South Korea intervened three times to support the sliding won on Tuesday and warned the currency may have fallen too far, as it wrestled with the problem of containing inflation without choking off economic growth. The Bank of Korea is under political pressure to cut rates to help spur growth in Asia's fourth-largest economy, and minutes from an April policy review showed two of the six board members favoured a rate cut for the first time since November 2004.

The central bank is resisting that pressure because inflation is at a four-year high, partly due to a surge in oil prices and won weakness, which is making imports more expensive. The currency, Asia's second-worst performer this year, may have fallen too far, Choi Jong-ku, head of the finance ministry's international bureau, told Reuters as news of the interventions began surfacing and pushed the won to a one-week high.

The foreign exchange authorities were seen selling almost $1 billion on Tuesday afternoon for won after dumping up to $800 million during the morning session, traders said. The won's rise on Tuesday revived expectations among investors that the central bank would have more room to cut interest rates at its next review on June 12.

Others said the Bank of Korea, hemmed in between rising inflation and the wishes of a growth-hungry new government, would want to avoid cutting rates for fear of stoking inflation. "The Bank of Korea's governor implied at his post-meeting comments in May that as long as the won turns weaker, it would be impossible for an interest rate cut in the near future," said Park Jong-yeon, fixed-income analyst at Woori Investment.

Annual inflation at 4.1 percent in April was above the central bank's 2.5 percent to 3.5 percent target range for a fifth straight month. "The won fell as oil prices jumped but we are worried that the won's fall might be excessive," Choi said. He also said the government was worried the won's fall was due to excessive herd behaviour in the currency market.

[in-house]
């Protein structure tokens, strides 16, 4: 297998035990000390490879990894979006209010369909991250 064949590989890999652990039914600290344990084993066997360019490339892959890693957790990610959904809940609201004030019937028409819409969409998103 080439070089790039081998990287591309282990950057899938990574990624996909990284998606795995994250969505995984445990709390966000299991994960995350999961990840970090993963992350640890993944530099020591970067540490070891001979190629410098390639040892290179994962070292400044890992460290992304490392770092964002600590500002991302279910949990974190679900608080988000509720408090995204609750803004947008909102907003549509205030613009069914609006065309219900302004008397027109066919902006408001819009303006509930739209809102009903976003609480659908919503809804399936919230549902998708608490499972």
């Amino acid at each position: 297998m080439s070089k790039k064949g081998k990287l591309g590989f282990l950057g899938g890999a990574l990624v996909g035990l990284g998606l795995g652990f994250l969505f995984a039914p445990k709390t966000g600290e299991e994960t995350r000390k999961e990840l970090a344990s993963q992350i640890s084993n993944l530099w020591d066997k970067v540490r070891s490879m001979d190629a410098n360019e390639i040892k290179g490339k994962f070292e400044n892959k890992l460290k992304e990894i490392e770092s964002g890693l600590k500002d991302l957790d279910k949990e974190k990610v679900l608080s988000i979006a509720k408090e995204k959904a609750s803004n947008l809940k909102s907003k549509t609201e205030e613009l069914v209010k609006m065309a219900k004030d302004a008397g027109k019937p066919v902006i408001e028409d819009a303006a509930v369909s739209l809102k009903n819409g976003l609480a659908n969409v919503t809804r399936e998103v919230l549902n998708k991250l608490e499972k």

The intervention on Tuesday marks the second attempt to shore up the won in under a week. That pushed up the won to a session high of 1,034.9, matching the high on May 19, which was the strongest since May 8. The South Korean authorities spent an estimated $500 million last Wednesday when the won weakened past 1,050 per dollar to a 2-1/2-year low…

Analysts say massive intervention indicates the government is more concerned about inflation than growth but it still likely wants a relatively weak currency to support exports to help meet an ambitious economic growth target of 6 percent this year.

The government has repeatedly backed a weaker won to help boost growth in the export-focused economy, but analysts say fears that it will also lift inflation at home means the authorities will likely step in to prevent any nosedive. "The comment (by Choi) comes as the government needs to show action as a weaker won boosts the impact of surging oil prices on domestic demand," said Jeong My-young, an analyst at Samsung Futures Inc. "But the authorities will never allow the won to strengthen past the 1,000 (per dollar) again," she added.

Following on from this, the redoubtable Mr. Derrick suggests that other countries in the region have, ah, gone to the moon and back in similarly undertaking currency intervention:

Rumours of currency market intervention by a variety of Asian central banks are likely to gather pace, says Simon Derrick, strategist at Bank of New York Mellon. As well as reports that the Bank of Korea had re-entered the market to support the won, Mr Derrick points to talk of currency support action by the central banks of Taiwan, the Philippines and Indonesia. “Comments from a variety of central bank officials indicate that rising inflationary pressures were likely behind these operations,” he says. For example, Vietnam’s annual level of inflation leapt to 25.2 per cent in May from just 7.2 per cent just 12 months ago.

The causes of these sharp rises seem relatively understandable given the recent dramatic increases in food and energy costs globally. Hanoi, Mr Derrick points out, estimates that food prices this month jumped 67.8 per cent year-on-year. Adding to the woes of the central banks is the simple fact that the performance of many of these currencies against the dollar has tended to be a mirror image of the latest commodity price moves, he says. “In the absence of a sharp turnaround in commodity prices it seems reasonable to suppose that these currency pressures will only continue to mount. “As such it seems likely that the central banks of the region will continue their support operations as they try to stop the impact of rising commodity prices being exacerbated by sharp local currency losses.”